Carbon Dioxide Capture, Utilization & Sequestration Technical Section

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  • 1.  CO2/water relative permeability

    Posted 17 days ago

    I'm trying to get a better understanding of CO2/water relative permeability and possibly collect an analog database or relative permeability curves for first-pass use in numerical models for sandstones and carbonates (mostly dolomites) that do not have SCAL work done yet.  Primarily interested at this point in time in the Appalachian Basin (Rose Run, Medina/Clinton, Beekmantown Group, Knox Group).  Very few, if any, publications of actual core data in the literature.  Ideally, I'd like to have an analog database or eventually develop an internal knowledge-base where we can look up appropriate information on relevant systems.

    Does this approach seem reasonable?  If so, can anyone help with data or commentary?


    Eric Robertson
    Projeo Corporation
    Sr. Reservoiring Engineer Manager

  • 2.  RE: CO2/water relative permeability

    Posted 16 days ago

    Hi Eric,

    Thanks for your question. CO2-brine relperm has been a topic of research for at least 15 years and there are several literature papers available. However, as with any data in the literature it really pays to carefully consider the quality of the data and the applicability to your situation.

    Before diving into literature papers it's worth revisiting the parameters that effect the relperms – which are primarily the wettability of the rock-fluid system and the characteristics of the porous media itself. For wettability there are papers which indicate that CO2-brine systems remain largely water-wet, except for rocks that contain a large amount of organic material (e.g. coal, bitumen) or have previously contained an oil charge that altered the wettability of the system. You could refer to this reference for example:
    CO2 wettability of seal and reservoir rocks and the implications for carbon geo‐sequestration - Iglauer - 2015 - Water Resources Research - Wiley Online Library
    Next the rock properties (e.g. tortuosity, porosity etc) would impact the relperms in the classical sense many of us are familiar with for water-wet hydrocarbon systems (e.g. a tighter rock would have a higher irreducible water saturation and the Corey exponent of the wetting brine phase would be higher).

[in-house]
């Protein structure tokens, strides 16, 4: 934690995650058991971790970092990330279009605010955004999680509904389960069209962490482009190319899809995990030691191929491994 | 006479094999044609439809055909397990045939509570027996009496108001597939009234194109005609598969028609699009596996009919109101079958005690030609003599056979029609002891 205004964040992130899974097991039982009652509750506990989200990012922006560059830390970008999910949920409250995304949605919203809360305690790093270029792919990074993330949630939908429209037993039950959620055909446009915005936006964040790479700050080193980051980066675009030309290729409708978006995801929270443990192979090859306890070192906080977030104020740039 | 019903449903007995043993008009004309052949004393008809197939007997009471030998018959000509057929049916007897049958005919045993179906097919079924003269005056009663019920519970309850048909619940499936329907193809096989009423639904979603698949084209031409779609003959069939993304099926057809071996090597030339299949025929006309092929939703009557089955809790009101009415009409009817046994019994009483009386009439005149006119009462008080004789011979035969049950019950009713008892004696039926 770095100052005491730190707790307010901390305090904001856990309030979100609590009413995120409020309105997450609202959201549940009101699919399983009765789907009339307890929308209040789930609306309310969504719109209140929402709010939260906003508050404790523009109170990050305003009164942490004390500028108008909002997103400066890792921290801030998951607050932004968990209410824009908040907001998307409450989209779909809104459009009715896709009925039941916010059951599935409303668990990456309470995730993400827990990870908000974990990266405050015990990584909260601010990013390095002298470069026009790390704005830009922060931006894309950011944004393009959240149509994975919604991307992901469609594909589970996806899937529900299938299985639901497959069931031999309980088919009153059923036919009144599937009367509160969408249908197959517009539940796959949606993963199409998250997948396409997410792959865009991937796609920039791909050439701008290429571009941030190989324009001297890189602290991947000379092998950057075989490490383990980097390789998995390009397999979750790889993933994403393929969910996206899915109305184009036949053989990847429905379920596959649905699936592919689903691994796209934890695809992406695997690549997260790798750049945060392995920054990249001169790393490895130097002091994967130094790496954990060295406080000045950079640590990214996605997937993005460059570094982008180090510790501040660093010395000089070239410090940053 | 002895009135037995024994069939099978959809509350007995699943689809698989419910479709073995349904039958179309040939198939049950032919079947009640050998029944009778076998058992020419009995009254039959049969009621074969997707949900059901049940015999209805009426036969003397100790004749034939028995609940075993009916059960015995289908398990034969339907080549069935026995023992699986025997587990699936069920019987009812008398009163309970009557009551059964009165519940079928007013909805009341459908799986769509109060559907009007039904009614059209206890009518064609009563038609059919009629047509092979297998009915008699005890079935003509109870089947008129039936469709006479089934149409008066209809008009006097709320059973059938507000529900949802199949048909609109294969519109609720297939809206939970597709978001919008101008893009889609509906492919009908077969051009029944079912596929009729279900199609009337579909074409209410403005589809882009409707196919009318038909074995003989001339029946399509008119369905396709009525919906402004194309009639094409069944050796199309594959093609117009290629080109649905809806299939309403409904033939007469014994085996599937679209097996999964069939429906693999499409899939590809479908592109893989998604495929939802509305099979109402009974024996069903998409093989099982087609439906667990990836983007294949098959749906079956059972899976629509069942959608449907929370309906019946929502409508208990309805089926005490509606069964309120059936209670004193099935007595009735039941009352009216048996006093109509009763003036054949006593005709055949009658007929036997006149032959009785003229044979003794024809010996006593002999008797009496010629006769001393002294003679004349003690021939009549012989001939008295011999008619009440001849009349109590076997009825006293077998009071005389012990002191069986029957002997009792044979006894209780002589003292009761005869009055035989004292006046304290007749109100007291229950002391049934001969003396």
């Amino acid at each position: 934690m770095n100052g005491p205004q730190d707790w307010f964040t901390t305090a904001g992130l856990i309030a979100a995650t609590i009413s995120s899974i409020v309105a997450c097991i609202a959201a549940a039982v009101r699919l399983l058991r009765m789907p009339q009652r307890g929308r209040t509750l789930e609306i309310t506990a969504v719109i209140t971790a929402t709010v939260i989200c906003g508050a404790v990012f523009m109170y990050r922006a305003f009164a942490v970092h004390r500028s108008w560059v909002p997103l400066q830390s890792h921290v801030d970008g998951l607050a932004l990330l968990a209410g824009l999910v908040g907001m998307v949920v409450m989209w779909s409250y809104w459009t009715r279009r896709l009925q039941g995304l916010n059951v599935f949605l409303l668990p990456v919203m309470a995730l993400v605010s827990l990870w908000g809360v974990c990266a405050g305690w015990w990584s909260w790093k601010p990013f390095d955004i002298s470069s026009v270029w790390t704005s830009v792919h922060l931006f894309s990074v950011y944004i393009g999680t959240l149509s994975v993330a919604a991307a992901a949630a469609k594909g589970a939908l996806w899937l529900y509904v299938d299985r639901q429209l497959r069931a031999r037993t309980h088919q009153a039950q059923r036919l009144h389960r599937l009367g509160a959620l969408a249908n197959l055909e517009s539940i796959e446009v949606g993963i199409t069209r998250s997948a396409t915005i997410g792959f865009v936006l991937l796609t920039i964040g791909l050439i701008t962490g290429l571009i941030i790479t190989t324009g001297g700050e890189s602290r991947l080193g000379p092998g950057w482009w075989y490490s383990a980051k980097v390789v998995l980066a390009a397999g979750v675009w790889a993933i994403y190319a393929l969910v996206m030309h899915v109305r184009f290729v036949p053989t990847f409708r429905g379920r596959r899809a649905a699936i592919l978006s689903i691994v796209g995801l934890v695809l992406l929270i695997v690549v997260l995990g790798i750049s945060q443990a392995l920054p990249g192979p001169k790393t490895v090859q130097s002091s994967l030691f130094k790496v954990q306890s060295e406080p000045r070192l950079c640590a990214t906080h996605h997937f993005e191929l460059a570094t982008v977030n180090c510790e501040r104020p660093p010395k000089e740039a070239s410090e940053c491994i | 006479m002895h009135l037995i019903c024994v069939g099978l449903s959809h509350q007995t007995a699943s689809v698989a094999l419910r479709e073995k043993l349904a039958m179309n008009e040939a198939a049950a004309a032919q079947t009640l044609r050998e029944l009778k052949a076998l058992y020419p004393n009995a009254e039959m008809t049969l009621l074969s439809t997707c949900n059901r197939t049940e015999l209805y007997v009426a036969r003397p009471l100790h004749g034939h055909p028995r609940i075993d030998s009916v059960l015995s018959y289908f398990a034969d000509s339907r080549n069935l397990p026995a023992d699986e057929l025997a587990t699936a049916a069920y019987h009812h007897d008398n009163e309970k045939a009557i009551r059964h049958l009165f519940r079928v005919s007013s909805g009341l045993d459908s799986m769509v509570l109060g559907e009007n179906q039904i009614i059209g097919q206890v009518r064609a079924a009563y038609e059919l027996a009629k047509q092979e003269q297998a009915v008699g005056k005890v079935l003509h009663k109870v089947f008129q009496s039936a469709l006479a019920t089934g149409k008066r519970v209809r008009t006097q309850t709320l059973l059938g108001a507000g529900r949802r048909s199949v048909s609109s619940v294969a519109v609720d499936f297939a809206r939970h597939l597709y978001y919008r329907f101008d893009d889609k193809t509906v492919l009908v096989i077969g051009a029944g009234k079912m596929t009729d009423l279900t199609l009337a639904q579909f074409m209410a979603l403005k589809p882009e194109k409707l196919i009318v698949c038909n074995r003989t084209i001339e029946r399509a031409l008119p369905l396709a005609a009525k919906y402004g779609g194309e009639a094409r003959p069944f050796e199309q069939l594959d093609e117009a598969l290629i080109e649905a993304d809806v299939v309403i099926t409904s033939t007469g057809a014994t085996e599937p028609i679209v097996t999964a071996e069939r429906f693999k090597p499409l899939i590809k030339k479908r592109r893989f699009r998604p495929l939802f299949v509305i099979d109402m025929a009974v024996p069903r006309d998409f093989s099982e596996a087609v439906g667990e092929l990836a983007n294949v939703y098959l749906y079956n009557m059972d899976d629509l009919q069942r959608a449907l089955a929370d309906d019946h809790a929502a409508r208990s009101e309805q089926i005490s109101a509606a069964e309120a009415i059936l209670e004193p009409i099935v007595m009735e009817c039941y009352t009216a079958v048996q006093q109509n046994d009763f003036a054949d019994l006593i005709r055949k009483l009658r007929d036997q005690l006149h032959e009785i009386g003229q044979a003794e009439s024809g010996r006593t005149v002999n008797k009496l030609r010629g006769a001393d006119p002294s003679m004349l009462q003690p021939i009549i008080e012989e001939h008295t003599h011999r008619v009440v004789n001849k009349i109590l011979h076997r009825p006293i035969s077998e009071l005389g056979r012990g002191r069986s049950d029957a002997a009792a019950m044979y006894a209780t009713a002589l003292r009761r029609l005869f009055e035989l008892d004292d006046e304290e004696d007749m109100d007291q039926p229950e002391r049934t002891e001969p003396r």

With the understanding of wettability and the rock's characteristics I would suggest you can then start screening legacy (hydrocarbon-water) data for analogues. It is often the case that a lot of that data (so long as it is good quality) can be analogous for CO2-brine behaviour.
    Finally, I would look to complement the summarised analogue hydrocarbon-brine data with some CO2 specific data – either through direct measurement or through a review of the CO2 literature. I have not worked the Appalachian Basin personally but there are high quality CO2 relperm datasets published from universities including Wyoming (Prof. M.Piri), Stanford (Prof. S.Benson) and Imperial College London (Prof. M.Blunt, Dr S.Krevor). As with any SCAL data set I would be checking to see that the report includes raw data (effluent volumes and pressure drops versus time, in-situ saturation monitoring by x- or gamma-ray) and has used appropriate procedures (e.g. care must be taken with unsteady-state floods if the CO2 and brine are not properly equilibrated as saturation changes can occur through dissolution) in order to judge the quality of the final relperms.

    Hopefully this acts as a useful starting off point – all the best pulling your dataset together.

  • 3.  RE: CO2/water relative permeability

    Posted 14 days ago

    Hi Eric

    At some point, Sally Benson (Stanford University) build a data repository for relative permeability of CO2 and water/brine for different rock types.

    Relative Permeability Explorer Goes Live | Benson Lab (

    I am not sure if this is still online. maybe dropping an email to one of her staff could point you to these data.

    This link points to a report in which there is a figure that shows the variability in rel perms.

    relative-permeability-analysis-describe-multi-phase-flow-co2-storage-reservoirs.pdf (

    and a lot of literature therein.

    Here are a few links to publications that mention carbonates.

    Review and implications of relative permeability of CO2/brine systems and residual trapping of CO2 - ScienceDirect

    Relative Permeability Characteristics for Supercritical CO2 Displacing Water in a Variety of Potential Sequestration Zones in the Western Canada Sedimentary Basin | SPE Annual Technical Conference and Exhibition | OnePetro

    Migration of CO2 through Carbonate Cores: Effect of Salinity, Pressure, and Cyclic Brine-CO2 Injection | Journal of Environmental Engineering | Vol 146, No 2 (

    Drainage and Imbibition CO2/Brine Relative Permeability Curves at Reservoir Conditions for Carbonate Formations | SPE Annual Technical Conference and Exhibition | OnePetro

    Carbonates are quite complex so finding the right analogue is probably not straightforward and you might need a carbonate geologist to help out.

    I hope this helps. All the best !


    Suzanne Hurter
    Senior Scientist Specialist CCS
    The Netherlands